In the last three months of 1994 broadband cable passed more than 400,000 new homes, bringing the total to more than 4 million or one in five British residences, according to the latest Independent Television Commission statistics. The number taking cable TV is now close to 1 million – one in five satellite TV homes. Cable is no longer dish’s poor relation. Close to half of all new satellite TV connections in 1994 were broadband cable, not dish.
Cable may be marching forward, but it has a long way to go. There are 3 million dish homes compared with less than 1 million broadband. And dish is the only source of satellite TV for 80 per cent of the country.
Moreover, dish homes are not just ones that can’t get cable, they are different types of household. Movies, sport and general entertainment drive dish subscriptions. In dish homes these genres account for 70 per cent of all satellite TV viewing, with sport and movies alone taking more than 40 per cent.
Cable homes are different. Only 50 per cent subscribe to Sky Sports, compared with about 80 per cent of dish homes. As few as 50 per cent take a movie channel, compared with 70 per cent of dish homes. Dish and cable residences have different viewing patterns, with light entertainment, music and children’s programmes receiving more viewing on cable.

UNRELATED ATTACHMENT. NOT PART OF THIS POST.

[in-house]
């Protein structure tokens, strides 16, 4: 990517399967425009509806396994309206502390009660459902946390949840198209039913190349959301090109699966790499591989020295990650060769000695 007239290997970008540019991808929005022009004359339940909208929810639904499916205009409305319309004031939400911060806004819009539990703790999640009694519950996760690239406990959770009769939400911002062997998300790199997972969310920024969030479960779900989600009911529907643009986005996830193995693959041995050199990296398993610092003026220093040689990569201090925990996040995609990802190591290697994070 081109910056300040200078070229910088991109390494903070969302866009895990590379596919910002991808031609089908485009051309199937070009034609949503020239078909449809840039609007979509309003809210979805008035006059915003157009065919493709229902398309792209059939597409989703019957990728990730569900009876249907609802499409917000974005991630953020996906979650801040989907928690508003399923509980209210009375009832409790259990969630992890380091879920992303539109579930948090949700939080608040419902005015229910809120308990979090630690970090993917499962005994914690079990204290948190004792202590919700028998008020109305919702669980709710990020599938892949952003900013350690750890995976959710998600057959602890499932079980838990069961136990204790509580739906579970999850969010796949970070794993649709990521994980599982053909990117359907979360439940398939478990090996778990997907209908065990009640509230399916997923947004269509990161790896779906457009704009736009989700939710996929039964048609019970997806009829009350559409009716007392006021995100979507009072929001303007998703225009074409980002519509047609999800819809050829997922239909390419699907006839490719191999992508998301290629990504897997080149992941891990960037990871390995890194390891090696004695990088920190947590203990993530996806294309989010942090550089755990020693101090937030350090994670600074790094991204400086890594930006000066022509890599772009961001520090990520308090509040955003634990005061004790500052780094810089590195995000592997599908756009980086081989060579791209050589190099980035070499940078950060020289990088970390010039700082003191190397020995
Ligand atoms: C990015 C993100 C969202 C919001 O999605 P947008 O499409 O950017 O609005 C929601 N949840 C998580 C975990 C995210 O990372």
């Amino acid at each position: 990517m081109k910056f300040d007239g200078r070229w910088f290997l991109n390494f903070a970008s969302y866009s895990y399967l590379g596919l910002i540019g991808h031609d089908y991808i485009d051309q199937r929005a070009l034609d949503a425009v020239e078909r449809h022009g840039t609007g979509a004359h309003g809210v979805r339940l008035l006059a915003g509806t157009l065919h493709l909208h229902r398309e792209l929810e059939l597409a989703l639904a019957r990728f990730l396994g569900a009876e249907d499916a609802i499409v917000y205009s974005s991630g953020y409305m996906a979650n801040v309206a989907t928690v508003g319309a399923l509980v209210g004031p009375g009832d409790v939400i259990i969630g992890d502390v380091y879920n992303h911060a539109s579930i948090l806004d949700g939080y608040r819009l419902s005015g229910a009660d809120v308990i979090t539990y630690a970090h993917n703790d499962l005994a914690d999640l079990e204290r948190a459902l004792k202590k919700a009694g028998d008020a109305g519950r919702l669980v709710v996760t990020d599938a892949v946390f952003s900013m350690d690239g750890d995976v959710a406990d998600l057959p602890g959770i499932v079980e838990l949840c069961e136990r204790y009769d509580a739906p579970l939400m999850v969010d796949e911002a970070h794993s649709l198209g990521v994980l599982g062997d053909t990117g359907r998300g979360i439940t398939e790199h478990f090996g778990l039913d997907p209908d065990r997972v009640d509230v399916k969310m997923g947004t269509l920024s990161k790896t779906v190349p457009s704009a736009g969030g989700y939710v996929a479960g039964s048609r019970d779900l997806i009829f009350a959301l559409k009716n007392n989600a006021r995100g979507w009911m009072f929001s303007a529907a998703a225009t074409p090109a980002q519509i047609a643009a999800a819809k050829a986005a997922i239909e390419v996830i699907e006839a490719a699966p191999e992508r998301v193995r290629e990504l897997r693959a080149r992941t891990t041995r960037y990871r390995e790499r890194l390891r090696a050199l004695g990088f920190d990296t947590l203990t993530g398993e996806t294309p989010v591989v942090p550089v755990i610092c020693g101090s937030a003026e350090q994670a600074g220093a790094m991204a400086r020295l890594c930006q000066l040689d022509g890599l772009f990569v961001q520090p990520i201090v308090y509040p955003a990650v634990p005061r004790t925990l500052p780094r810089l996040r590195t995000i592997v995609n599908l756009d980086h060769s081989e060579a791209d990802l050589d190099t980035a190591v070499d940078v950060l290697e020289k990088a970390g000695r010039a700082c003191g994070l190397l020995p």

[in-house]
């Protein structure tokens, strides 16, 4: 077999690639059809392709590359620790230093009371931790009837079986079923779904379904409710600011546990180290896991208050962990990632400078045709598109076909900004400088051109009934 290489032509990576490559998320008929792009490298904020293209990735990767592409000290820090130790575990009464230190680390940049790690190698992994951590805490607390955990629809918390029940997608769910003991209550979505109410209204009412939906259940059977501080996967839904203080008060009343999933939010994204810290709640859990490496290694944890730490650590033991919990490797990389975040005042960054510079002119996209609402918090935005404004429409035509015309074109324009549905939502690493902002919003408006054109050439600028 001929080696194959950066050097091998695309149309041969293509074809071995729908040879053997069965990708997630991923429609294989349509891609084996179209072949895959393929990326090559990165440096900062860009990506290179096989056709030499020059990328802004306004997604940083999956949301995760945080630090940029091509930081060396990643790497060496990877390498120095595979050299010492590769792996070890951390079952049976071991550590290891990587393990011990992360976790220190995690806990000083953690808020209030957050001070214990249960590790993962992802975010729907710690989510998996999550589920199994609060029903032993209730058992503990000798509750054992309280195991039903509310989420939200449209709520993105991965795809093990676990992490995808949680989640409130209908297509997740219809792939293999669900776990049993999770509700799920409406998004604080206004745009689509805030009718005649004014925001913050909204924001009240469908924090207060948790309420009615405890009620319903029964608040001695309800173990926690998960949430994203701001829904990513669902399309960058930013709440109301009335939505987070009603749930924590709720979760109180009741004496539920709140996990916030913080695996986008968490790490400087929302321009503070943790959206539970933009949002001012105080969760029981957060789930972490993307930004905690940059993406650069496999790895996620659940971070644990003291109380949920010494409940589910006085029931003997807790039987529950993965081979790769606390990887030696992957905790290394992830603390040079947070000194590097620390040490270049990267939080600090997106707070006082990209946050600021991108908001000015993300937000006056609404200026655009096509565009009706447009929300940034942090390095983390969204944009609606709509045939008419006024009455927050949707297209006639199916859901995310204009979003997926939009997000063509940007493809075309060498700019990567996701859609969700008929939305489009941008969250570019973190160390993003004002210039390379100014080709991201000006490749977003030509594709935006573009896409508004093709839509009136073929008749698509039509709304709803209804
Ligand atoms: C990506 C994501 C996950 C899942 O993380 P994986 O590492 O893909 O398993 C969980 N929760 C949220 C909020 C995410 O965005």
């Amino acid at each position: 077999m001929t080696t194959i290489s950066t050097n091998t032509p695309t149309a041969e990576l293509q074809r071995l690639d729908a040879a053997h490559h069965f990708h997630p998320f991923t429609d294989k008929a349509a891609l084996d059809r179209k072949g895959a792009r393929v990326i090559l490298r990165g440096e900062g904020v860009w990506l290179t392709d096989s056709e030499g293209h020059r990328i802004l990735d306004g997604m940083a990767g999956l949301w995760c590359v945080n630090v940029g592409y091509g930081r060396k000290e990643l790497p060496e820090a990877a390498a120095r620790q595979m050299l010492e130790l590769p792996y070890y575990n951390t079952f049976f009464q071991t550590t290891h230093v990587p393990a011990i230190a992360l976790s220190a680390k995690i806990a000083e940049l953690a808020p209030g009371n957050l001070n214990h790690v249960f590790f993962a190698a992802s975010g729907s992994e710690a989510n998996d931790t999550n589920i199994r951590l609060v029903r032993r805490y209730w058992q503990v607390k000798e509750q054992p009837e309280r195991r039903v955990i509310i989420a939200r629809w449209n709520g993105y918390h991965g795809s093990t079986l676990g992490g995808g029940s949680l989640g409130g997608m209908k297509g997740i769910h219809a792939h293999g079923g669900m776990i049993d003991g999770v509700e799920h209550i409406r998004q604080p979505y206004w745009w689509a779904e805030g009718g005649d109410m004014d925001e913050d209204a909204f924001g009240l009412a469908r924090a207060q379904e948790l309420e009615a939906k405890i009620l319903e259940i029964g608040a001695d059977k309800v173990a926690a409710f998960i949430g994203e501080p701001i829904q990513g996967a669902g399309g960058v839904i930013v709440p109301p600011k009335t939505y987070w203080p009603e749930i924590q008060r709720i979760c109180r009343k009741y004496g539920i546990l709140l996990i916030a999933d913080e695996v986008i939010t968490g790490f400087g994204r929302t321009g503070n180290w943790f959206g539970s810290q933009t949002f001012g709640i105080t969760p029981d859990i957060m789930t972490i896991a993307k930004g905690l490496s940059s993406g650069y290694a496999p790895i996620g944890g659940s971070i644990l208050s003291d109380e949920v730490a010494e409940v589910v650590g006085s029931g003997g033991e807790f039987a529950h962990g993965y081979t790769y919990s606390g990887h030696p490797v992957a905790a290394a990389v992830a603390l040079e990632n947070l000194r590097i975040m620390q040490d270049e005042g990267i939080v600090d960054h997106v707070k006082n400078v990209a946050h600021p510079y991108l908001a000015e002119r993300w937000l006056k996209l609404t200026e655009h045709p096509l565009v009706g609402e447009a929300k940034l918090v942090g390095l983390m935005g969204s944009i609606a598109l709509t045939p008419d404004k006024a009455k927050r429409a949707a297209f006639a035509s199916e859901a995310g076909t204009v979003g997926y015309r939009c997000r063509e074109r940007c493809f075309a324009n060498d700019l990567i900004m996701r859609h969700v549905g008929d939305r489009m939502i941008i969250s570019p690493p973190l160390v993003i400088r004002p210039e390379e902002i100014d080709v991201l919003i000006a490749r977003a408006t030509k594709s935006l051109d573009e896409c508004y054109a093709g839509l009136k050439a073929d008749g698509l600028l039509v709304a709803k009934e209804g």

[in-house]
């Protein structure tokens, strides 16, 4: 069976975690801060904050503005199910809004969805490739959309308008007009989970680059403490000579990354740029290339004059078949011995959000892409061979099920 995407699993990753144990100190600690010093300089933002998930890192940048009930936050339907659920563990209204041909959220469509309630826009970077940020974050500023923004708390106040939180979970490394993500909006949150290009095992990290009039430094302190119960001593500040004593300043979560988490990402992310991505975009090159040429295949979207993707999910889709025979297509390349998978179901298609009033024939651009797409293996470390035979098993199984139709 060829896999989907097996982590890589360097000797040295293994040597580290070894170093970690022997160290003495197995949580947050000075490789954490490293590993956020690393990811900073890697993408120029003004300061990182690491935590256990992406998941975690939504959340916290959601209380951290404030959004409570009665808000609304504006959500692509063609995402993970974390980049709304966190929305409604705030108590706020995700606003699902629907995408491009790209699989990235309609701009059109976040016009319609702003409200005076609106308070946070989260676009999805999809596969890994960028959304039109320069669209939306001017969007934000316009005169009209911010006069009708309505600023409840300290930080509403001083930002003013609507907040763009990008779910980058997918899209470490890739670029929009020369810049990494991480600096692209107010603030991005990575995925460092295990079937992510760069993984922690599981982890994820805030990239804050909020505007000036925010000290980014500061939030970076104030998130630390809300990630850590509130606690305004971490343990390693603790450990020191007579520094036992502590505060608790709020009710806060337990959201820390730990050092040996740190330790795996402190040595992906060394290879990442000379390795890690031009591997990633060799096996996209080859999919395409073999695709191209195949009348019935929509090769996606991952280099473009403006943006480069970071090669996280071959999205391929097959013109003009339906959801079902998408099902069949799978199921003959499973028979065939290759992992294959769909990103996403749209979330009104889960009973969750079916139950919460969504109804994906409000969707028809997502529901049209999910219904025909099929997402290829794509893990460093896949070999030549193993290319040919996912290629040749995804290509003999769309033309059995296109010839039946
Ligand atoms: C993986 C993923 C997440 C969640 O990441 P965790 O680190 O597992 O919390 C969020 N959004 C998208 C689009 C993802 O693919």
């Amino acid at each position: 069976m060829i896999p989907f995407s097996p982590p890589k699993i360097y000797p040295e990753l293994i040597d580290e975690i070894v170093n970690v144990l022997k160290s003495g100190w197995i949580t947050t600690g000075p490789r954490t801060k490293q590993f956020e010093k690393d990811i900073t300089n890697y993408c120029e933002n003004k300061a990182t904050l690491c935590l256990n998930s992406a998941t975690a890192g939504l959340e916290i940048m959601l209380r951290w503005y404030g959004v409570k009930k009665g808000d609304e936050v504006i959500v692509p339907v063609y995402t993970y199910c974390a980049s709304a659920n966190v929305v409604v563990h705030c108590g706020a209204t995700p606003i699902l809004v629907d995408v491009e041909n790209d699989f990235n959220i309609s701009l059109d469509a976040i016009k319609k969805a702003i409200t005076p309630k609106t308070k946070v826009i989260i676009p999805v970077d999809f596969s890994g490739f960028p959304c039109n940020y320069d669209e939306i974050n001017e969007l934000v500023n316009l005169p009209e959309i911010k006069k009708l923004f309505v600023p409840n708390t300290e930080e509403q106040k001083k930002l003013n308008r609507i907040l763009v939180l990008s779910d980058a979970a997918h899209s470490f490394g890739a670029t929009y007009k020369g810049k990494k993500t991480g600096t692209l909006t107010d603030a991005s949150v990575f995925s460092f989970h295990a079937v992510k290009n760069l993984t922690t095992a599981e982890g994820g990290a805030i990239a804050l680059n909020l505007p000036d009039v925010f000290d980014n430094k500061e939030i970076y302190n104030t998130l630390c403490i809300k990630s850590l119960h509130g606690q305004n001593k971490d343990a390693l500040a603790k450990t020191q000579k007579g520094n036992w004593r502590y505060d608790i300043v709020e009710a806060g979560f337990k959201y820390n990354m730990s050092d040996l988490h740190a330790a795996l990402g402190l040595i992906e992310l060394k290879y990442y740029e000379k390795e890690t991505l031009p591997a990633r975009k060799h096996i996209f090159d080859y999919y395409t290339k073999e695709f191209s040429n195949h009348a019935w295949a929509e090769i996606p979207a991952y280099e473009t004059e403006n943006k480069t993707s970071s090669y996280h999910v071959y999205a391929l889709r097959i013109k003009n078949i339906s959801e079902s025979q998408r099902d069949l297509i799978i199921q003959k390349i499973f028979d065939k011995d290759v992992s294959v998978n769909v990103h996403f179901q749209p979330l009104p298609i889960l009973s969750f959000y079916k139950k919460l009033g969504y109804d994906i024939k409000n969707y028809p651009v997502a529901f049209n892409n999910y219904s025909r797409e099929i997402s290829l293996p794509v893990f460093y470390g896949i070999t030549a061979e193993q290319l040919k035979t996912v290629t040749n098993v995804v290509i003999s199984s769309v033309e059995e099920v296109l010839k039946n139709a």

This seems strange when you consider that the channels available on each are so similar. In broadband areas many subscribers are attracted by cheap cable telephone services and take cable television as part of the package. They are not inclined to take the extra pay sport and movie channels.
Dish customers go out to buy satellite TV, and retailers get incentives from BSkyB to sell the total package: the dish, multichannel package, movies and sport. The winning combination of cable TV, cable phones and door-to-door selling results in higher cable home penetration but a lower pay to basic ratio.
By 2000, Continental Research forecasts that 8 million-plus homes, about 35 to 40 per cent of British residences, will be receiving satellite TV through cable or dish, and that most will still be dish homes. Cable will be gaining new subscribers faster than dish if it maintains its new impetus. By 1997, we could well see more new cable than dish installations each year.
In the latest month’s BARB data, Sky Sports alone took seven per cent of viewing in satellite homes, more than any other satellite channel, than BBC2 or Channel 4. This is because it carries Premier League football ,which were the top rating satellite TV programmes.
The success of cable and dish TV depends on first-rate popular programming. This will become increasingly expensive and uncommon as cable operators, BSkyB, ITV, BBC and others compete for top-rated programmes.